To derive the intrinsic field IMF, we devise a simple Monte Carlo code to generate theoretical stellar populations with the assumption of continuous star formation and an IMF slope varied from = 2.0 to 4.0 in steps of 0.1 and iterations at each step. For each input IMF slope, we compare the distribution of PDMF slopes from the model to the observed PDMF slope, finding a best fit when the input = 2.9. Although this slope is significantly steeper than the canonical Salpeter IMF, it is in agreement with the field IMF found in the Magellanic Clouds by Massey et al. (1995) and Massey (2002).
4 IMF for Stars
We plan to supplement our high mass field IMF by measuring the field IMF from using photometric data from the Optical Gravitational Lensing Experiment (OGLE; Udalski et al. 1998, 2008). OGLE provides BVI photometry of the SMC bar and VI photometry for the entire SMC, with completeness to , allowing for up to two magnitudes of extinction. However, it is difficult to extract individual stellar masses from just BVI photometry, so we will adopt a statistical approach to determine the IMF. We create realizations of each star in the OGLE database, which are given random gaussian photometry and extinction errors, as defined by the observational uncertainties. Using the stellar evolution tracks of Charbonnel et al. (1993) and their conversion into optical colors by Girardi et al. (2002), we can count the number of realizations for each star that falls into different mass bins and in this manner, assign each star a fractional probability of belonging to specific mass bins.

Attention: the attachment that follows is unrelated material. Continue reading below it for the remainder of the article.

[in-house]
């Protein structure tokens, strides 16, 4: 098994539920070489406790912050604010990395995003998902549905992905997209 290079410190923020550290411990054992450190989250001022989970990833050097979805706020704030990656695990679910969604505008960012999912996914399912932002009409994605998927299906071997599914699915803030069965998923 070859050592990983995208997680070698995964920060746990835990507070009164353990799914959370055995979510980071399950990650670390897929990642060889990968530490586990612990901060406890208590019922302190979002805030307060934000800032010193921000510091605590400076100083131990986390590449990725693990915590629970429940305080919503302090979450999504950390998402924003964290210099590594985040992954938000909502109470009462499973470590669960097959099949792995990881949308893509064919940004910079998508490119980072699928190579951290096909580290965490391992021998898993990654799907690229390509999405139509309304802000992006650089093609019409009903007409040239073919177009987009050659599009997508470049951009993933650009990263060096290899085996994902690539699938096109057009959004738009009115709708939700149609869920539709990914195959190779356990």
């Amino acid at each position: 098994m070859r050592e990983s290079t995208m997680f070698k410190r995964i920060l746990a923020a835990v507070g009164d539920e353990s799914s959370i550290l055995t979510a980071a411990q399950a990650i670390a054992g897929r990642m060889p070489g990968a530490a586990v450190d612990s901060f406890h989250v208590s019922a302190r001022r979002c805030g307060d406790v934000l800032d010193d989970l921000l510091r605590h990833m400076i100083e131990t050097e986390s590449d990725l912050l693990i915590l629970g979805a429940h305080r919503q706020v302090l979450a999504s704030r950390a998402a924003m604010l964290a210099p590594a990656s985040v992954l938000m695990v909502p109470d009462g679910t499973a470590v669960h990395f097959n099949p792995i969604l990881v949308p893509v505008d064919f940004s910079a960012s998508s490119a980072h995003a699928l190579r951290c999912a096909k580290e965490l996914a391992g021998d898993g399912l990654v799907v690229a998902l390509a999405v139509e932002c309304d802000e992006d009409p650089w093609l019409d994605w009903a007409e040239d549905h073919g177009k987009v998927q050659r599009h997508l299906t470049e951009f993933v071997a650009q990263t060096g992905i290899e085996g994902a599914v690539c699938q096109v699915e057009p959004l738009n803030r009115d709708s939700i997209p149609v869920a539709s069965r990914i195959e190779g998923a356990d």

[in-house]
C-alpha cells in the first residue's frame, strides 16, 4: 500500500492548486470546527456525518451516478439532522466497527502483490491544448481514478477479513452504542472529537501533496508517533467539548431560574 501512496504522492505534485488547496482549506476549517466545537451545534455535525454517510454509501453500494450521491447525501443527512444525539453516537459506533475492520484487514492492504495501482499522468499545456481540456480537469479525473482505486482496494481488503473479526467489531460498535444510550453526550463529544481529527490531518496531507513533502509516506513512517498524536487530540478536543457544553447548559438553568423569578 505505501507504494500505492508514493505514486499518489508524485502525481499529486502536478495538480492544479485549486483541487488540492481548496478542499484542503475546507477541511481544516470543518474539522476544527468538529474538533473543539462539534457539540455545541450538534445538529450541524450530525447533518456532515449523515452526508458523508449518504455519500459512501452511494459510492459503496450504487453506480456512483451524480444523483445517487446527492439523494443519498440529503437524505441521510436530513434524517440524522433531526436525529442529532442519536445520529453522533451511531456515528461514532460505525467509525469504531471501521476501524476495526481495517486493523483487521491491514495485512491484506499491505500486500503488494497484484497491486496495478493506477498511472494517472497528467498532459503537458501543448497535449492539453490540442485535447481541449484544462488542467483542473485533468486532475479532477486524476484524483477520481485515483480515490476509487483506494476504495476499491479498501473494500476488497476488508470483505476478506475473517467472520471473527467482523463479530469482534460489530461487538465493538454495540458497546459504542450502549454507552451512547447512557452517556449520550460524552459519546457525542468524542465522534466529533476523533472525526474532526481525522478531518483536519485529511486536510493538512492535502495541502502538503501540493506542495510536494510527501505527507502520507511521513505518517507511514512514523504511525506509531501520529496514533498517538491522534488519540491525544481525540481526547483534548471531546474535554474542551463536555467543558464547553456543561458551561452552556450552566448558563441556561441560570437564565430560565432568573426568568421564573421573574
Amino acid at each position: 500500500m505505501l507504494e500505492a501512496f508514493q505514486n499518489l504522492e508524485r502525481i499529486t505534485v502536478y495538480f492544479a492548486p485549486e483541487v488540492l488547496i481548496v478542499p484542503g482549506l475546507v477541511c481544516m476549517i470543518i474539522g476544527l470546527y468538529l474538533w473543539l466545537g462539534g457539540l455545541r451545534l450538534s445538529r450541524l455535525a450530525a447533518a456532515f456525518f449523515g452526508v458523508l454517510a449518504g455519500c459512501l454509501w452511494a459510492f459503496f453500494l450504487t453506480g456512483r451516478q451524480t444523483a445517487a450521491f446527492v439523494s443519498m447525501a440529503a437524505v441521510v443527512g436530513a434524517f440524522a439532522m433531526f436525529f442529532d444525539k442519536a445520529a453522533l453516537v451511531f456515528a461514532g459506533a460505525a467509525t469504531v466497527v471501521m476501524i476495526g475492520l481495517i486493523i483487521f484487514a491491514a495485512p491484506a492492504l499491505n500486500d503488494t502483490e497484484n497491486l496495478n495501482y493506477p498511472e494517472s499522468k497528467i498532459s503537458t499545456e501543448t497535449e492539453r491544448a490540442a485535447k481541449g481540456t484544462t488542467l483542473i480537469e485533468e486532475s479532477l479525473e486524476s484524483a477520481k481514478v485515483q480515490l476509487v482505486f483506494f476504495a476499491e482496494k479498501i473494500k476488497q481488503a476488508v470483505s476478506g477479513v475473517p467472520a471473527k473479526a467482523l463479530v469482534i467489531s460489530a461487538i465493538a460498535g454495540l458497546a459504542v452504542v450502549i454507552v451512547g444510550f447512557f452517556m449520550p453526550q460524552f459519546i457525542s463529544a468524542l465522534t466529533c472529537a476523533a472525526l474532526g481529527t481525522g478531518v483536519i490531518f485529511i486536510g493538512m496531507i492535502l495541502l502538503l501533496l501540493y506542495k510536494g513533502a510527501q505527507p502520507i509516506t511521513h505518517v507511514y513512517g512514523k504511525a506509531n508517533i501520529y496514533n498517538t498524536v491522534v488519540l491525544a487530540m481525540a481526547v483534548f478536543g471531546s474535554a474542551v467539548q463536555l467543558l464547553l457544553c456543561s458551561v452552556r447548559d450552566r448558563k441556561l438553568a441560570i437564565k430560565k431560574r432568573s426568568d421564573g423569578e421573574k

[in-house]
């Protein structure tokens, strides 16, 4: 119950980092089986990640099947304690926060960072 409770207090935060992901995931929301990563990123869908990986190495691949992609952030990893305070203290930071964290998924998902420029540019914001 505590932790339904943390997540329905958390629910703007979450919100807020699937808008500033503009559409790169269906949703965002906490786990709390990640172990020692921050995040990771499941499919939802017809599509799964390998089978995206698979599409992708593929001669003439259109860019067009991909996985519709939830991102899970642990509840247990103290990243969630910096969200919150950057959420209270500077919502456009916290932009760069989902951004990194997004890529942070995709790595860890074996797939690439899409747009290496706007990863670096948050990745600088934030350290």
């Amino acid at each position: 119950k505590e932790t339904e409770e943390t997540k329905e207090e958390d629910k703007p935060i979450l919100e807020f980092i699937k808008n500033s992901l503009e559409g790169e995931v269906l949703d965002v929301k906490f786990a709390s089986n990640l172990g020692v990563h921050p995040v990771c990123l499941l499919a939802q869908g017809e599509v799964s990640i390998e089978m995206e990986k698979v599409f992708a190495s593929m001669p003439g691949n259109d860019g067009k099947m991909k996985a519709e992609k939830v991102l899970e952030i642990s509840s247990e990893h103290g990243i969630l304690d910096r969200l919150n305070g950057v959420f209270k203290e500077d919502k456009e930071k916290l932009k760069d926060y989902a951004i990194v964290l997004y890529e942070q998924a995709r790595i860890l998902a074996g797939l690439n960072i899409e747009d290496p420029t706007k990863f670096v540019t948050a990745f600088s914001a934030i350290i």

OGLE also will allow us to redefine our field star sample using a more stringent mass constraint for isolation. Instead of requiring a field OB star to be at least one clustering length from other OB stars, we can strengthen the requirement to at least one clustering length from stars . This analysis will allow us to examine how the method for defining a field star affects the IMF of the field population.
5 Discussion and Conclusions
We measure the IMF of our spatially complete sample of field massive stars in the SMC to be = 2.9, much steeper than the canonical Salpeter IMF of = 1.35. We find no evidence of an upper stellar mass limit for field stars, up to our most massive star of . This suggests that despite the steep IMF, the field is not limiting the formation of the most massive stars. Our results confirm the steep field IMF that Massey et al. (1995) and Massey (2002) found in the both the Magellanic Clouds. This steep IMF may indicate a different mode of star formation is happening in the field.
However, our results are affected by a number of uncertainties. Firstly, there is some concern in the ability of evolutionary models to properly estimate stellar masses (Massey et al. 2005). Secondly, the contribution from runaway stars in both their number and mass function is also an unknown quantity. However, since the fraction of O stars that are runaways is higher than B stars (Gies & Bolton 1986), the runaway population tends to flatten, rather than steepen, the IMF. Thus, runaways will affect, perhaps significantly, our observed IMF compared to the IMF of in situ field stars, which may be even steeper than our measurements. Other sources of uncertainty arise from Oe/Be stars in our survey, whose stellar emission lines make spectral classification difficult or impossible; and finally, the binary fraction of the field, which the preliminary results from our survey suggest is 50% (Oey & Lamb, this volume), may also affect the IMF. Future results from our survey will better quantify the degree and magnitude of the uncertainty that runaways, binaries, and Oe/Be stars impart on the stellar IMF of the field.
I thank the organizers for a delightful venue and quality science program. This work was supported by funding from NSF grant AST-0907758. Travel support was provided by the University of Michigan Rackham Graduate School.